Optimal to-do list size

January 29th, 2010 by ftobia

I am a list-maker. I enjoy making lists. Getting Things Done (GTD) utilizes lists heavily, and I also enjoy GTD. I’m not sure which way the correlation runs between those two facts. But not all lists are created equal. I think there are very important constraints on the sizes of to-do lists, Next Action lists, and Projects lists, to name a few. For the differences among these types, GTD’s Wikipedia article is a great read — if you don’t care for the distinctions, just think of your own to-do list (and if you don’t utilize a to-do list, may God have mercy on you).

Lists cannot be too long, if you are going to use them effectively. How many times have you created a to-do list for yourself, and everything was going fine for a few days, until eventually you got bogged down and started procrastinating? I find it incredibly easy to convince myself that, paradoxically, I have so many things to do that I might as well not do any of them. This does not bode well for productivity.

Over the last half of last year, I stopped seeing myself as a task-completing machine, who should optimize his throughput of actions for maximal efficiency. I realized that it wasn’t making me any happier, just checking more things off my list, since the other half of the time I was hiding from the morass of tasks. Yet again I’ve remembered that lists are merely tools for being an effective person.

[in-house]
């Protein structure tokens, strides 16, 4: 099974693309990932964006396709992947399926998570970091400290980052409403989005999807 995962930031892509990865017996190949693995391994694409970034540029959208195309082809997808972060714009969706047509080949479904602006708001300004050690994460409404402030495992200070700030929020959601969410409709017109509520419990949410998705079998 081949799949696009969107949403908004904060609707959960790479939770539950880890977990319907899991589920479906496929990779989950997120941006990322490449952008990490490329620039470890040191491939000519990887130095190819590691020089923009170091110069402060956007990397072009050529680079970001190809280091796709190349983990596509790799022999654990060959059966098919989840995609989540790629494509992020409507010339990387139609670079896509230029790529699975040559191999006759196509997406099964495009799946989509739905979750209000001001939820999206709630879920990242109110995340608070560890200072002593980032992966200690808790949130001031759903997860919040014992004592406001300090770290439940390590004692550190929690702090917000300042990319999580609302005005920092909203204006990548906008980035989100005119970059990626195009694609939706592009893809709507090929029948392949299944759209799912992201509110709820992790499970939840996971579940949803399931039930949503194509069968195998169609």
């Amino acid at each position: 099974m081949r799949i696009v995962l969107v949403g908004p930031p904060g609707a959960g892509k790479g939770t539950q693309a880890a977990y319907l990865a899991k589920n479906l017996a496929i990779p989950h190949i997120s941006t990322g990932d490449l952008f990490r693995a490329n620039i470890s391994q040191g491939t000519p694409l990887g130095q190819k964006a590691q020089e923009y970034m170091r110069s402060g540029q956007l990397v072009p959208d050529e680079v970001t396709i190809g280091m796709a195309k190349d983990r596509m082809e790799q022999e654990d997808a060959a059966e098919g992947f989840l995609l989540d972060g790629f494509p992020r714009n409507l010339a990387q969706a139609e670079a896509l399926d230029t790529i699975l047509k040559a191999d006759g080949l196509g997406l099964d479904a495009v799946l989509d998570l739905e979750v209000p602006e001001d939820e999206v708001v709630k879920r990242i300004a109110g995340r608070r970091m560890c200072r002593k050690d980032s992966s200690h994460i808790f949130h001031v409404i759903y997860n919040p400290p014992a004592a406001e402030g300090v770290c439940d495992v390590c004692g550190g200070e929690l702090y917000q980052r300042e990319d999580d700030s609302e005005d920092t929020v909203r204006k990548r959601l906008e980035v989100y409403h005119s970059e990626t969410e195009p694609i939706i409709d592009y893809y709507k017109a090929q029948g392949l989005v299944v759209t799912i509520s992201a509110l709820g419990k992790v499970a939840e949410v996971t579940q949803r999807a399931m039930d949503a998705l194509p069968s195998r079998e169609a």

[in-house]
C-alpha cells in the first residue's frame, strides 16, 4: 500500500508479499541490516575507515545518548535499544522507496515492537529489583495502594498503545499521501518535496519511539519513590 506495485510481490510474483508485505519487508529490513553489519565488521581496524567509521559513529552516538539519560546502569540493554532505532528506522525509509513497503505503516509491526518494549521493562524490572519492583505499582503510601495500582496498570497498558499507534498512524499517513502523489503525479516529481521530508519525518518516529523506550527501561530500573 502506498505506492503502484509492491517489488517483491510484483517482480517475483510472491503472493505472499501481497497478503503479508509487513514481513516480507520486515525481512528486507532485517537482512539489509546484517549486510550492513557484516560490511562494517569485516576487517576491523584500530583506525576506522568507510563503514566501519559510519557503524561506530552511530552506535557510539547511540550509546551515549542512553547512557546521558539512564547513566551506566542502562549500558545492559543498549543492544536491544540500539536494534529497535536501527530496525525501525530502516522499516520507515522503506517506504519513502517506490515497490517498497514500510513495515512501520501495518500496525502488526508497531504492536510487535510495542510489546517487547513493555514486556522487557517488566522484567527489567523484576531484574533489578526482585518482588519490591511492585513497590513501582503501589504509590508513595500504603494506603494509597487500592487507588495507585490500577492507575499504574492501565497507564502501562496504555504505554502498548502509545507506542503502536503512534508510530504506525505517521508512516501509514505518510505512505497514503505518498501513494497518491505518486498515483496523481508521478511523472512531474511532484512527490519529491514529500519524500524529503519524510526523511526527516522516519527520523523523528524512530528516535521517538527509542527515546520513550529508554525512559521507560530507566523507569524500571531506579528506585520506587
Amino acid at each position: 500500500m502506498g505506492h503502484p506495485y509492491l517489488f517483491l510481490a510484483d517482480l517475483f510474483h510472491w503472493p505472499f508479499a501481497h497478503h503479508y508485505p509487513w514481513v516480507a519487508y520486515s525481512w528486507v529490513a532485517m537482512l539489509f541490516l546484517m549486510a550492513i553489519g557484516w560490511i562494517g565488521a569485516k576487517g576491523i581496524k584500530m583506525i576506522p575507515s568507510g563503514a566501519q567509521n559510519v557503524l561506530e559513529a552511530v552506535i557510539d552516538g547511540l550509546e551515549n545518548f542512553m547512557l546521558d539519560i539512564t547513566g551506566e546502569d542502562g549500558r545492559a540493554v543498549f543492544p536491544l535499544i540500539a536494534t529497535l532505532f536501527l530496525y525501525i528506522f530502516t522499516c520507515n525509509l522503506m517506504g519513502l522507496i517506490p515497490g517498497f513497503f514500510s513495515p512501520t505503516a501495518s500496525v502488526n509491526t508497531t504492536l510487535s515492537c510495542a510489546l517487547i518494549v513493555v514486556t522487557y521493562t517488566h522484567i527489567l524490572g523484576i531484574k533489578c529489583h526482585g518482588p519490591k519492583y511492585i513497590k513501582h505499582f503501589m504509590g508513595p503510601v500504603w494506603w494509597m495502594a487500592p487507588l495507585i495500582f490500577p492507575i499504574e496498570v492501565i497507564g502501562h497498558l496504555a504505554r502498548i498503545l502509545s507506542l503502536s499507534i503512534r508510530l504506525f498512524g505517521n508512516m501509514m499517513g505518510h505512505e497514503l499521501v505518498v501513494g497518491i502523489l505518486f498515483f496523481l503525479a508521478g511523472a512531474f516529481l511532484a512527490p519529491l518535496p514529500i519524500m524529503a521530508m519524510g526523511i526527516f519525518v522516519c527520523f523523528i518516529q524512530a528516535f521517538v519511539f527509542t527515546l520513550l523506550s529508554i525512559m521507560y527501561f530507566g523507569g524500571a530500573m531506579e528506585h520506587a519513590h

It’s important to keep perspective as you go through life — otherwise you might end up in the wrong place. I realized that it’s not important what actions I complete; it is only important where they are getting me. So, I still use the GTD system, but with a few caveats:

  • I keep a short list, on my whiteboard, of the tasks I should finish ASAP.
  • I make sure this list doesn’t exceed ten or so items.
  • I don’t let any item sit on the list too long: complete it or scrub it.
  • If I let the whole list sit for too long, I have to finish as many actions as possible in the next free moment I get.
  • If the whole list gets stale, I throw it out and start over. They obviously weren’t the right tasks anyway.
  • I warehouse tasks not important enough for my whiteboard list on my Next Actions list.
  • I review my Next Actions list periodically to see if any actions should be whiteboarded. Stale actions get thrown out.

The key change I’ve seen is that my lists are much, much smaller. Constant pruning of my Next Actions list has kept it under 15 items for a few months now. And I’ve never felt better.

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Creative Commons Attribution 3.0 Unported
This work is licensed under a Creative Commons Attribution 3.0 Unported.